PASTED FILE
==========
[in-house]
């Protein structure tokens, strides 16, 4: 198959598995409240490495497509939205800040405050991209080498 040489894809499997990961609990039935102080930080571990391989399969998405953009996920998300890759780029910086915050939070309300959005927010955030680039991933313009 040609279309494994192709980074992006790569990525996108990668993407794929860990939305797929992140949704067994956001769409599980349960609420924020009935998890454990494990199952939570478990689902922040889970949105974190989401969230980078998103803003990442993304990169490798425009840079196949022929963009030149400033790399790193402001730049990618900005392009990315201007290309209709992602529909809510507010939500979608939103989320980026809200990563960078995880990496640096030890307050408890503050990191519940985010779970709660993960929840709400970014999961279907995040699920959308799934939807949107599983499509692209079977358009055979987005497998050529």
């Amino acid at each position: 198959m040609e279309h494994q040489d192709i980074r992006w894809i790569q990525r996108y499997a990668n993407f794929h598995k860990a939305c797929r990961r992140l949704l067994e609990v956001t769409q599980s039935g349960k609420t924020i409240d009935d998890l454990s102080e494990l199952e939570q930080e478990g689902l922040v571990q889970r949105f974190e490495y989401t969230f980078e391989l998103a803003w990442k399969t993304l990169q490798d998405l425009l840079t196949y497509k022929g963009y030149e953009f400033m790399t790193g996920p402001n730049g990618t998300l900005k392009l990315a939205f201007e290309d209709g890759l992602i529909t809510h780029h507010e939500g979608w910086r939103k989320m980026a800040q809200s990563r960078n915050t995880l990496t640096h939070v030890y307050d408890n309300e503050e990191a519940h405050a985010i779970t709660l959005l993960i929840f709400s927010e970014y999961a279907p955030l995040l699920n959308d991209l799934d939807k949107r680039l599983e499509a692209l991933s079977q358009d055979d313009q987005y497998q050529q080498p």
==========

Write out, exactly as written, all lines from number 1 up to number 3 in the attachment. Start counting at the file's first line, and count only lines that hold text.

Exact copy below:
[in-house]
């Protein structure tokens, strides 16, 4: 198959598995409240490495497509939205800040405050991209080498 040489894809499997990961609990039935102080930080571990391989399969998405953009996920998300890759780029910086915050939070309300959005927010955030680039991933313009 040609279309494994192709980074992006790569990525996108990668993407794929860990939305797929992140949704067994956001769409599980349960609420924020009935998890454990494990199952939570478990689902922040889970949105974190989401969230980078998103803003990442993304990169490798425009840079196949022929963009030149400033790399790193402001730049990618900005392009990315201007290309209709992602529909809510507010939500979608939103989320980026809200990563960078995880990496640096030890307050408890503050990191519940985010779970709660993960929840709400970014999961279907995040699920959308799934939807949107599983499509692209079977358009055979987005497998050529």
């Amino acid at each position: 198959m040609e279309h494994q040489d192709i980074r992006w894809i790569q990525r996108y499997a990668n993407f794929h598995k860990a939305c797929r990961r992140l949704l067994e609990v956001t769409q599980s039935g349960k609420t924020i409240d009935d998890l454990s102080e494990l199952e939570q930080e478990g689902l922040v571990q889970r949105f974190e490495y989401t969230f980078e391989l998103a803003w990442k399969t993304l990169q490798d998405l425009l840079t196949y497509k022929g963009y030149e953009f400033m790399t790193g996920p402001n730049g990618t998300l900005k392009l990315a939205f201007e290309d209709g890759l992602i529909t809510h780029h507010e939500g979608w910086r939103k989320m980026a800040q809200s990563r960078n915050t995880l990496t640096h939070v030890y307050d408890n309300e503050e990191a519940h405050a985010i779970t709660l959005l993960i929840f709400s927010e970014y999961a279907p955030l995040l699920n959308d991209l799934d939807k949107r680039l599983e499509a692209l991933s079977q358009d055979d313009q987005y497998q050529q080498p």